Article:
He Said/She Said: Paying the Trolls

He Said/She Said: Paying the Trolls

While hiking in developing countries tourists will often encounter toll collectors charging for bridge crossings or to continue on the trail.  All too often these are unofficial toll takers who charge merely for their presence, discerning the legitimate from the enterprising toll taker is difficult and often causes many uncomfortable situations.  When you encounter a troll should you pay?




I’ll be the first to admit: it’s hard to tell if a person collecting money on a trail has any right to.  It is very possible that the vast majority of these trolls are just enterprising locals that realize tourists will hand them money for standing there.  Even worse, when you see locals walking by without paying you’d be superhuman if your blood didn’t boil.  Though I put up resistance, I almost always pay.

Judging the legitimacy of trolls is impossible.  While I would love it if all trails and bridges featured government issued signs, people in uniforms, and E-Z-Pass lanes, in less organized countries this isn’t possible.  The reality on the ground is that these trails and bridges exist, usually in good condition because of, not in spite of, the locals that  do the work.  There isn’t a national park service or Halliburton contractors building bamboo bridges in Laos or laying rocks in China.  The reason people are coming to visit these places are because of the local’s work, work for which they deserve to get paid for.

Is it possible that the person collecting the money didn’t do the work?  Absolutely, but does a highway tollbooth employee in the US build the road?  No.  Is it possible that the money collected isn’t shared among everyone that helped out?  Probably.  But, does the collection of money spur additional work, maintenance and improvement of the very thing that brought you to a place?  Hopefully.

It annoys me when I pay a fee and a path is straddled with litter or in disrepair.  I feel this way in the US as well, why do we pay road taxes when there are more potholes than pavement? Comfortable hiking, no matter where, requires work, care and money, who we pay that money to doesn’t matter as much as the fact that the trail exists, protects the natural environment and is maintained.  Paying $2 to a woman in China is still a lot easier than paying $240 to do a “Great Walk” in New Zealand.



thinkCHUA has pointed this out before and I admit it, I’m cheap.  If I can save money I do. We have taken many a long bus rides and skipped several taxis in favor of carrying our bags just to save a few bucks.  So, it really gets under my skin when there is an enterprising local charging me what appears to be an arbitrary fee just for tourists.  While I might be all about well maintained paths and bridges that won’t send me plunging into the river below it’s hard to pay these “trail trolls”.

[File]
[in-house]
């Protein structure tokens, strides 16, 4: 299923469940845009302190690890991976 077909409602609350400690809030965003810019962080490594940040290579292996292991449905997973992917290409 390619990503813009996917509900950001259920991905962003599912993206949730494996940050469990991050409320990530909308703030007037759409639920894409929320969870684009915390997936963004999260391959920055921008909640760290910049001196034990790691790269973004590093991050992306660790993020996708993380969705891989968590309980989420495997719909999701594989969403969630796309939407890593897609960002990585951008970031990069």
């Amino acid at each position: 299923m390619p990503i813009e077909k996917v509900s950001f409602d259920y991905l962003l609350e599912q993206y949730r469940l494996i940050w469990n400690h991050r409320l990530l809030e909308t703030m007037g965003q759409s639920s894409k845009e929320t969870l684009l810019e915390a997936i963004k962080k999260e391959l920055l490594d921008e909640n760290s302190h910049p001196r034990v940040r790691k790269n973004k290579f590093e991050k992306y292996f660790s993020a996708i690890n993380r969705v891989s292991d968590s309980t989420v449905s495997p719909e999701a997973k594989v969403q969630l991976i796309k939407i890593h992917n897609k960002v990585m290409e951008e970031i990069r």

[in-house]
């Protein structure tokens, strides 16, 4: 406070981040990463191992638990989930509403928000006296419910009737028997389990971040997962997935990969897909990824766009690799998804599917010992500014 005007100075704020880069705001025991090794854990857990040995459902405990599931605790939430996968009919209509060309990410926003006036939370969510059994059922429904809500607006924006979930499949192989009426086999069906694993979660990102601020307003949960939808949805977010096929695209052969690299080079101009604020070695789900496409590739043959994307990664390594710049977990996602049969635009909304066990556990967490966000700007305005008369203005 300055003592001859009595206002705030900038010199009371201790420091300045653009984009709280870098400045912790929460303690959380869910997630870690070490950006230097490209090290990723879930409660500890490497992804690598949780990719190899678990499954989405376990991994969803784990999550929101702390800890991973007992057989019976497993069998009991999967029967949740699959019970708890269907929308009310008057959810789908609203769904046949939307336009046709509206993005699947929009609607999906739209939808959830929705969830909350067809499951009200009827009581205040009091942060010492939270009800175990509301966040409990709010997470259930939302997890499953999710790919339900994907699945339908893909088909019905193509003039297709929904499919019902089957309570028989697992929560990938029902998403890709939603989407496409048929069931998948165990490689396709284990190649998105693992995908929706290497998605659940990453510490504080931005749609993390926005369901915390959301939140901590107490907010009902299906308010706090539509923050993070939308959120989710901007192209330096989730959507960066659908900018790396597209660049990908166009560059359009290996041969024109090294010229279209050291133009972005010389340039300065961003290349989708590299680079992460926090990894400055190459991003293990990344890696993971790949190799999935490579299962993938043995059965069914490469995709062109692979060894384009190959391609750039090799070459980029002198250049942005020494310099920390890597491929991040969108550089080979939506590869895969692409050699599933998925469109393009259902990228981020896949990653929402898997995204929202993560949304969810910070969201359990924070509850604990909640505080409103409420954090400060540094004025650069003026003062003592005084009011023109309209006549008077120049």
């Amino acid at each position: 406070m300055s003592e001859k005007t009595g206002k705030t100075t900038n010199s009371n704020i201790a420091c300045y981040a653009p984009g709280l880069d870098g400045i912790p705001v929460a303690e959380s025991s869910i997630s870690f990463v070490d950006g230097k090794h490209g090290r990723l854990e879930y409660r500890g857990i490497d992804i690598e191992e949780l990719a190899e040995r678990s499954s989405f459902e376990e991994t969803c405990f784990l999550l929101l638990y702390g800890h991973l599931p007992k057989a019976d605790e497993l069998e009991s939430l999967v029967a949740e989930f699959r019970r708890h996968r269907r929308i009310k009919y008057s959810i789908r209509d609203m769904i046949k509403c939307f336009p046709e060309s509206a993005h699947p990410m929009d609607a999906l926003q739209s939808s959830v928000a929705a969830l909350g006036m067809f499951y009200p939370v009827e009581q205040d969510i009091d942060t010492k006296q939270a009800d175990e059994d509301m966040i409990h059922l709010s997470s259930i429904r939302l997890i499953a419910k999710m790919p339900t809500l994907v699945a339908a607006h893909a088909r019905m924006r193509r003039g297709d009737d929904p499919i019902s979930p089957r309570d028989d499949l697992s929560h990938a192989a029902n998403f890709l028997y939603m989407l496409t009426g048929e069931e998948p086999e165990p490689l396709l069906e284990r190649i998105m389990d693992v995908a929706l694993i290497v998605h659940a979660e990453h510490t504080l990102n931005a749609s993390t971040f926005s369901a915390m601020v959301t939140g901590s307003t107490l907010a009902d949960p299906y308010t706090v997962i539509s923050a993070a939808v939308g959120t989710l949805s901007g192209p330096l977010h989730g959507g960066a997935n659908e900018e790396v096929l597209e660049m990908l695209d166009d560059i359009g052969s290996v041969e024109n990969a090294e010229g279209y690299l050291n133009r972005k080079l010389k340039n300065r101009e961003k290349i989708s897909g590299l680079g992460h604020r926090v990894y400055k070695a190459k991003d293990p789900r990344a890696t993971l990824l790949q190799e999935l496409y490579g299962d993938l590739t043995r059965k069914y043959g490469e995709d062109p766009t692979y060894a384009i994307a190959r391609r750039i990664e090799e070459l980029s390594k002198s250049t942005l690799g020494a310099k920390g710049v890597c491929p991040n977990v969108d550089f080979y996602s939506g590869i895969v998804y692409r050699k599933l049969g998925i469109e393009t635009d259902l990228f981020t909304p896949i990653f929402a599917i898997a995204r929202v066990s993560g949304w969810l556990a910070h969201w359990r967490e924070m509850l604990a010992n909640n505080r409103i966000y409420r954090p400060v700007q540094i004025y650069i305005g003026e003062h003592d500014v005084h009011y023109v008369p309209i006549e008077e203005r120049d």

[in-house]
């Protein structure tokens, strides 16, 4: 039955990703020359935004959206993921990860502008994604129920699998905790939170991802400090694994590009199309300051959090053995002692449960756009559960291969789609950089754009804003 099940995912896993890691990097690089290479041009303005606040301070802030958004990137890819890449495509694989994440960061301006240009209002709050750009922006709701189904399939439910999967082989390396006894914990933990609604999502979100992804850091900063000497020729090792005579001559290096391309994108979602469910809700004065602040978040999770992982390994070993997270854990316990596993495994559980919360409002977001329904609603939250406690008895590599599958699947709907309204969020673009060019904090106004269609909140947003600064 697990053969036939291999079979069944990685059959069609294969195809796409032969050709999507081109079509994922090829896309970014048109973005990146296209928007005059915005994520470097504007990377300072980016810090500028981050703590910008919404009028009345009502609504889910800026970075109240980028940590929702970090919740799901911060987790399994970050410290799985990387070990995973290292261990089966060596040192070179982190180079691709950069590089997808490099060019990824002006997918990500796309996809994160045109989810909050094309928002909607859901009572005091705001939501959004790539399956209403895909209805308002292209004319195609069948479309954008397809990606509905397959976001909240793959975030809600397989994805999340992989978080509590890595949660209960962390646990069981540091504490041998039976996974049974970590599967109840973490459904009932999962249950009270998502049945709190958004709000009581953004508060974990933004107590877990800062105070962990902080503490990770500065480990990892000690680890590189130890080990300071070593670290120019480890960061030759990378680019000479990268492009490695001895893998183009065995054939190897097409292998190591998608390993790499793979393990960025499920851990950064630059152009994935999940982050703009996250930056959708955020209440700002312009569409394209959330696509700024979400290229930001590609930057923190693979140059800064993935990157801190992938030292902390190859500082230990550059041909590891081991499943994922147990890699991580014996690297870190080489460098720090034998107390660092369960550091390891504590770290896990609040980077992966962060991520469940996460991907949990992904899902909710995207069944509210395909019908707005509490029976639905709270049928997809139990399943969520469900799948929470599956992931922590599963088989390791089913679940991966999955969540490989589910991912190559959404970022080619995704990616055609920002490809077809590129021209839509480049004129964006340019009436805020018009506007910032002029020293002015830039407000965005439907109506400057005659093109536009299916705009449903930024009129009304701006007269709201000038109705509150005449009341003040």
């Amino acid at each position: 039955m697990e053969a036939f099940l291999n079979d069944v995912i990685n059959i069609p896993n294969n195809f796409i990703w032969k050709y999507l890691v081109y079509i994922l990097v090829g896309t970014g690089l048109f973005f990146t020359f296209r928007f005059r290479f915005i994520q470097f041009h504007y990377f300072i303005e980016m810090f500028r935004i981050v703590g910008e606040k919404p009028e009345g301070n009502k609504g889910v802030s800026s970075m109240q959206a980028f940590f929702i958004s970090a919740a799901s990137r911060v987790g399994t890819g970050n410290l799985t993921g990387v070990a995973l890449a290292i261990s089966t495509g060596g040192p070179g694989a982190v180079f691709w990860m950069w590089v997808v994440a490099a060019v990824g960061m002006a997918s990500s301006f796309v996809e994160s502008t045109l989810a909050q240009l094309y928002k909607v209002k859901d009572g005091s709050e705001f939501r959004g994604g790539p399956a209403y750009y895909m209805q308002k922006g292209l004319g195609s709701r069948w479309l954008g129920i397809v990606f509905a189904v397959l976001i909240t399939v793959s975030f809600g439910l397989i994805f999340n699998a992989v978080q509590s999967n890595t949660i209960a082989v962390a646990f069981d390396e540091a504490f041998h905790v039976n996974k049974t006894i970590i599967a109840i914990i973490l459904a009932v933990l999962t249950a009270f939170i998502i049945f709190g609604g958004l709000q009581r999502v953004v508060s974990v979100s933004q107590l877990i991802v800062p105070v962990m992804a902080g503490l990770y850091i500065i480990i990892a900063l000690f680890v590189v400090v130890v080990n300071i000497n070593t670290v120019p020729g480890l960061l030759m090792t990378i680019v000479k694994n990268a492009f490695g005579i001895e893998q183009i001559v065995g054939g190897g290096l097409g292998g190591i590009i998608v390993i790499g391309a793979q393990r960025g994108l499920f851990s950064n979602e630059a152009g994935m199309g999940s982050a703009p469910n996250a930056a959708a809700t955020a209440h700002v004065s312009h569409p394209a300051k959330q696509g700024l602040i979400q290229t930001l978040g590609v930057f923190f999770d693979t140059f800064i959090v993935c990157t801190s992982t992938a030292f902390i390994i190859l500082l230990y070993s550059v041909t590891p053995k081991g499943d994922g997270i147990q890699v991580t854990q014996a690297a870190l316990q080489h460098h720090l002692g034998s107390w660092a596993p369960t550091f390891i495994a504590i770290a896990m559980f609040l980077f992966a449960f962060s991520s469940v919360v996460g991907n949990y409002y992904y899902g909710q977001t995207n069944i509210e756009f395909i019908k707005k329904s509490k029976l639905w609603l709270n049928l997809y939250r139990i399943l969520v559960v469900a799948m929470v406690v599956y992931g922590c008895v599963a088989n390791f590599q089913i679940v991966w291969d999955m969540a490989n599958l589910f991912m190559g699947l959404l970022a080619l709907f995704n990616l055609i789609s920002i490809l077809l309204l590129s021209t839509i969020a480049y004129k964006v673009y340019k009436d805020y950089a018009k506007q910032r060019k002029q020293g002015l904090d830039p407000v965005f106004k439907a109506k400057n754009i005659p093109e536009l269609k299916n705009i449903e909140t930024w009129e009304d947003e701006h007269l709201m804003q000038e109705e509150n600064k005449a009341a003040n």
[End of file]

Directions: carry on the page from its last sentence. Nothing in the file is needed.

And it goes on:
Just like the tuk tuk drivers in Thailand that take you to the wrong border crossing in hopes of getting the  best of you, it is hard for me to determine who is “the real deal”.  Because it is so hard to determine the real trolls from the fake ones, I shy away from handing over the cash too quickly.  There’s nothing that gets my blood boiling more than being taken advantage of, even though I know it’s inevitable.

This is one of those situations where thinkCHUA really balances me out, by pointing out how important it is to support local entrepreneurs.  Even if they didn’t necessarily do the work they are aware enough of the situation to take advantage and in some ways that should be rewarded.  I also always have to put in perspective how much more fortunate I am than the people that are collecting these fees to support their family.

Ultimately, whether I agree with paying the fees or not we end up forking over the cash.  So, while I may want to save money, I know I’m in a position where giving over a few dollars to a “trail troll” won’t break my travel budget.  However, those few dollars will make a huge difference for the people willing to guard the track or bridge to collect my money.  Sometimes the most important thing travel provides is perspective, which we have both learned several times over this past year.

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About the Author

thinkCHUA: Photographing and documenting the world on a 3 year round-the-world trip to help future travelers discover new places, travel longer and enjoy the world's great experiences.

About the Author
thinkCHUA: Photographing and documenting the world on a 3 year round-the-world trip to help future travelers discover new places, travel longer and enjoy the world's great experiences.


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